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  • Giulia El Dardiry (a1)

This article explores the ways in which refugee and host experiences of displacement in Jordan between 2010 and 2013 were articulated in a socioeconomic register that coincided with, but was also independent of, both state biopower and historical cross-border regionalisms. I argue that this register became salient due to a shared understanding of everyday life as characterized by what I term hunger, a state of depredation where “people eat people” to attain their own well-being. In pursuing this argument, the article has two goals: to show how Iraqis and Jordanians negotiated the complexities of living together in hunger by censuring individuals—locals and foreigners, rich and poor—who contributed to producing hunger rather than to alleviating it, and by consciously resisting the corrosive effects of hunger on social relations; and, more generally, to challenge universalizing understandings of refugee experiences according to which local tensions between refugees and hosts are derivative of a globalized antiforeigner discourse.

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Author's note: My fieldwork in Jordan in 2012–13 was generously funded by the International Development Research Centre and supported by the Institut français du Proche-Orient. A Social Sciences and Humanities Research Council Vanier Canada Graduate Scholarship in the McGill Department of Anthropology supported my research and writing. I am grateful to Imad Mansour for rich intellectual exchanges and constant encouragement throughout preparation of this article. I also thank the three anonymous reviewers and IJMES editors Akram Khater and Jeffrey Culang for their insightful and challenging feedback.

1 All names that appear in this article are pseudonyms.

2 Mohammad Al-Fdeilat, “Jordan Universities Become ‘Battlefields,’” Al-Monitor, 4 June 2013, accessed 10 April 2016,; Khetam Malkawi, “Tribal Loyalties behind Majority of Campus Violence Incidents,” The Jordan Times, 7 December, 2013, accessed 10 April 2016,

3 I use Emma Haddad's definition of the refugee as a person “who has been forced, in significant degree, outside the domestic political community indefinitely.” Haddad, , The Refugee in International Society: Between Sovereigns (Cambridge: Cambridge University Press, 2008), 48 .

4 This timing may explain some of the discrepancies between my findings and those of other researchers who worked in Jordan during the 2006–8 period, when issues of violence in Iraq and fears of deportation from Jordan were foremost in people's minds. See Ali Ali, “Displacement in Iraq after 2003: Coerced Decisions in a Time of Crisis” (PhD diss., University of East London, 2012); and Mason, Victoria, “The Im/mobilities of Iraqi Refugees in Jordan: Pan-Arabism, ‘Hospitality’ and the Figure of the ‘Refugee,’” Mobilities 6 (2011): 353–73.

5 For detailed information on the East/West divide in Amman, see Ababsa, Myriam, ed., Atlas of Jordan: History, Territories and Society (Amman: Presses de l'Ifpo, Institut français du Proche-Orient, 2013).

6 Most interviews and materials were collected in Arabic. However, some NGO staff members and Iraqi and Jordanian interlocutors chose to speak English either throughout or for certain portions of our interviews.

7 See Bascom, Jonathan B., Losing Place: Refugees and Rural Transformations in East Africa (New York: Berghahn Books, 1998); Ingleby, David, ed., Forced Migration and Mental Health: Rethinking the Care of Refugees and Displaced Persons (New York: Springer, 2005); Marx, Emanuel, “The Social World of the Refugee: A Conceptual Framework,” Journal of Refugee Studies 3 (1990): 189203 ; and Utas, Mats, “Victimcy, Girlfriending, Soldiering: Tactic Agency in a Young Woman's Social Navigation of the Liberian War Zone,” Anthropological Quarterly 78 (2005): 403–30.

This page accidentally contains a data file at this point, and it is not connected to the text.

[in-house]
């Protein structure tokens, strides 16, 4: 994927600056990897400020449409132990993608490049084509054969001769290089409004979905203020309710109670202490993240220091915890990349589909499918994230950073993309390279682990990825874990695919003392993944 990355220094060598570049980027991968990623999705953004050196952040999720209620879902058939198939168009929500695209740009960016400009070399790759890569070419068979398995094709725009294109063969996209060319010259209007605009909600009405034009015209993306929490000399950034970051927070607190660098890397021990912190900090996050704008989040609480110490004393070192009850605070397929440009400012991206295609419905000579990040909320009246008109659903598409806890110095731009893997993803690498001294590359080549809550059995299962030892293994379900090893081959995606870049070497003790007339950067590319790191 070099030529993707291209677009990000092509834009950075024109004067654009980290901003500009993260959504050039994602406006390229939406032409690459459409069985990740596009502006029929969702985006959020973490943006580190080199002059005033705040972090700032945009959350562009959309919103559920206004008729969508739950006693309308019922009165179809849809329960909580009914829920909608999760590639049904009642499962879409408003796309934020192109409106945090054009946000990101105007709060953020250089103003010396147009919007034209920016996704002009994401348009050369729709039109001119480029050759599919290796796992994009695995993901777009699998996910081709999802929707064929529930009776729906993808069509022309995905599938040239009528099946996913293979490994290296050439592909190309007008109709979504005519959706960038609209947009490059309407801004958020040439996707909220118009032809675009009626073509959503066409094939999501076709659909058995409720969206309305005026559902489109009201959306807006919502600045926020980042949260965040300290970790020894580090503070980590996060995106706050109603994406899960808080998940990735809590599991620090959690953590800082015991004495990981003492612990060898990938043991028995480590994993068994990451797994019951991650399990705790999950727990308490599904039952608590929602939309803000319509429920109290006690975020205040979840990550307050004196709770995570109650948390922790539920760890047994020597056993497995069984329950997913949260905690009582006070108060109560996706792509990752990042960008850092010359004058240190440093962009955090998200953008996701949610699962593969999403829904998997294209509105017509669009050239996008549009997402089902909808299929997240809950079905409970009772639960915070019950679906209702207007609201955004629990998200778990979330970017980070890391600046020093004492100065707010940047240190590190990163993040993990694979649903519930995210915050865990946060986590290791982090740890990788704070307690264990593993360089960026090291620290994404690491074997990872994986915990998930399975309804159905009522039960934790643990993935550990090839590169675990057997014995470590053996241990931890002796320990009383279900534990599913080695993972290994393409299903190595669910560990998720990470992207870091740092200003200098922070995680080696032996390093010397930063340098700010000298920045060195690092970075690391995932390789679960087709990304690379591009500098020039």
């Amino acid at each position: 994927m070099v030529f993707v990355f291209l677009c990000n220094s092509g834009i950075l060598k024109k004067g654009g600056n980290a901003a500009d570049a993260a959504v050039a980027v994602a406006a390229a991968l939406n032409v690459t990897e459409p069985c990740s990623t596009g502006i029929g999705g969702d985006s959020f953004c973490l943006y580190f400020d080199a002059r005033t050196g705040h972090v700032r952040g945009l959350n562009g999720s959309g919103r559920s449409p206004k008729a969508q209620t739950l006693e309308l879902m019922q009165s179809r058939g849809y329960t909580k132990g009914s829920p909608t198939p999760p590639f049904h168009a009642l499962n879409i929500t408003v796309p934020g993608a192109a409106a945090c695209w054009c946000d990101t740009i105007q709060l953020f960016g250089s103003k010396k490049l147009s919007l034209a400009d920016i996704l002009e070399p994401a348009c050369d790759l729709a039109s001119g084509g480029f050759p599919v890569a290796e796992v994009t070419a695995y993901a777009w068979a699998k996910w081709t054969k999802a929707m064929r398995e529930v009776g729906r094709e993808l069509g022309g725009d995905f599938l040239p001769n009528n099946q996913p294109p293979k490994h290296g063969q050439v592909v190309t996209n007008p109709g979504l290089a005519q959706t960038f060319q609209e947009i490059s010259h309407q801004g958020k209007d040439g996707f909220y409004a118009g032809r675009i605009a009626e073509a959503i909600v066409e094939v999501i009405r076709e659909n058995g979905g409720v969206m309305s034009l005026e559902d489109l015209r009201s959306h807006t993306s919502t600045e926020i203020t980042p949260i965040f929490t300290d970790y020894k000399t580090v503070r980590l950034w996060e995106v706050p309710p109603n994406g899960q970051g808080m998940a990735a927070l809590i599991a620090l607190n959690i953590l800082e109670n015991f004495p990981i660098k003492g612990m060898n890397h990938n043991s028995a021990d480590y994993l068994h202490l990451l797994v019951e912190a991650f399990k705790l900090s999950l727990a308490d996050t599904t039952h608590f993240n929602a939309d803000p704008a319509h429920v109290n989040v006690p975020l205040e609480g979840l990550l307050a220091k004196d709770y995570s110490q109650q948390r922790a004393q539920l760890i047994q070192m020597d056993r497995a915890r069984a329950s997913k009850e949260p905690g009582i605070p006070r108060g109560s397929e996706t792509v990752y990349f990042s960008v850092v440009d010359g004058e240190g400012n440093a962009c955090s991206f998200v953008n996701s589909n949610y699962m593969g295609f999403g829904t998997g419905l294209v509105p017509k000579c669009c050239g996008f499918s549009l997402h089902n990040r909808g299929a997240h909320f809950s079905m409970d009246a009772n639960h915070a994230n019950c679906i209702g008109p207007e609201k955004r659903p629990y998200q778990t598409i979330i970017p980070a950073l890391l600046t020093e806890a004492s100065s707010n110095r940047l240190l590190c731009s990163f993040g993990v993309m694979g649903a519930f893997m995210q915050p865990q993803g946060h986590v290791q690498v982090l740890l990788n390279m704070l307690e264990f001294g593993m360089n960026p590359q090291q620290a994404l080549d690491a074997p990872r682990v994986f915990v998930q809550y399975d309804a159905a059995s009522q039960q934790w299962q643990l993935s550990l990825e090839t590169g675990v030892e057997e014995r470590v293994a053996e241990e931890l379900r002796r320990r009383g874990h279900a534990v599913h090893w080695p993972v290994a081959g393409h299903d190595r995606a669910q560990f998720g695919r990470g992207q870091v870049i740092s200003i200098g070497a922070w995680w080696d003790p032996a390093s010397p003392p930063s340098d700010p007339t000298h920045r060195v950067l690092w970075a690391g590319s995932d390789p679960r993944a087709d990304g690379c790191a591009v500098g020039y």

8 Agamben, Giorgio, Homo Sacer: Sovereign Power and Bare Life, trans. D Heller-Roazen (Stanford, Calif.: Stanford University Press, 1995); Diken, Bulent and Lausten, Carsten B., The Culture of Exception: Sociology Facing the Camp (Abingdon: Routledge, 2005).

9 Agamben, Giorgio, “Beyond Human Rights,” Social Engineering 15 (2008): 9095 ; Haddad, The Refugee in International Society; Soguk, Nevzat, States and Strangers: Refugees and Displacements of Statecraft (Minneapolis, Minn.: University of Minnesota Press, 1999).

10 Agier, Michel, Gérer les indésirables: Des camps de réfugiés au gouvernement humanitaire (Paris: Flammarion, 2008); Eastmond, Marita, “Beyond Exile: Refugee Strategies in Transnational Contexts,” in Forced Migration and Global Processes: A View from Forced Migration Studies, ed. Crépeau, François et al. (Lanham, Md.: Lexington Press, 2006), 217–36; Fassin, Didier, “The Biopolitics of Otherness: Undocumented Foreigners and Racial Discrimination in French Public Debate,” Anthropology Today 17 (2001): 37 ; MacDougall, Susan, “Refugees from Inside the System: Iraqi Divorcees in Jordan,” Refuge 28 (2011): 3748 ; Ticktin, Miriam, Casualties of Care: Immigration and the Politics of Humanitarianism in France (Berkeley, Calif.: University of California Press, 2011).

11 Jordan has also become adept at manipulating this international position to capture massive amounts of international aid to the benefit of its economy, though the government has consistently downplayed the positive consequences of refugees on its territory.

12 Harper, Andrew, “Iraq's Refugees: Ignored and Unwanted,” International Review of the Red Cross 90 (2008): 169–90; Ahmad Shiyab et al., “al-Waqaʿ al-Qanuni wa-l-Iqtisadi wa-l-Ijtimaʿi li-l-ʿIraqiyin al-Muqimin fi al-Mamlaka al-Urduniyya al-Hashimiyya” (report for the Center for Refugees, Migrants and Forced Displacement, Yarmouk University, Irbid, Jordan, 2009).

13 Chatty, Dawn and Mansour, Nadine, “Unlocking Protracted Displacement: An Iraqi Case Study,” Refugee Survey Quarterly 30 (2011): 134 .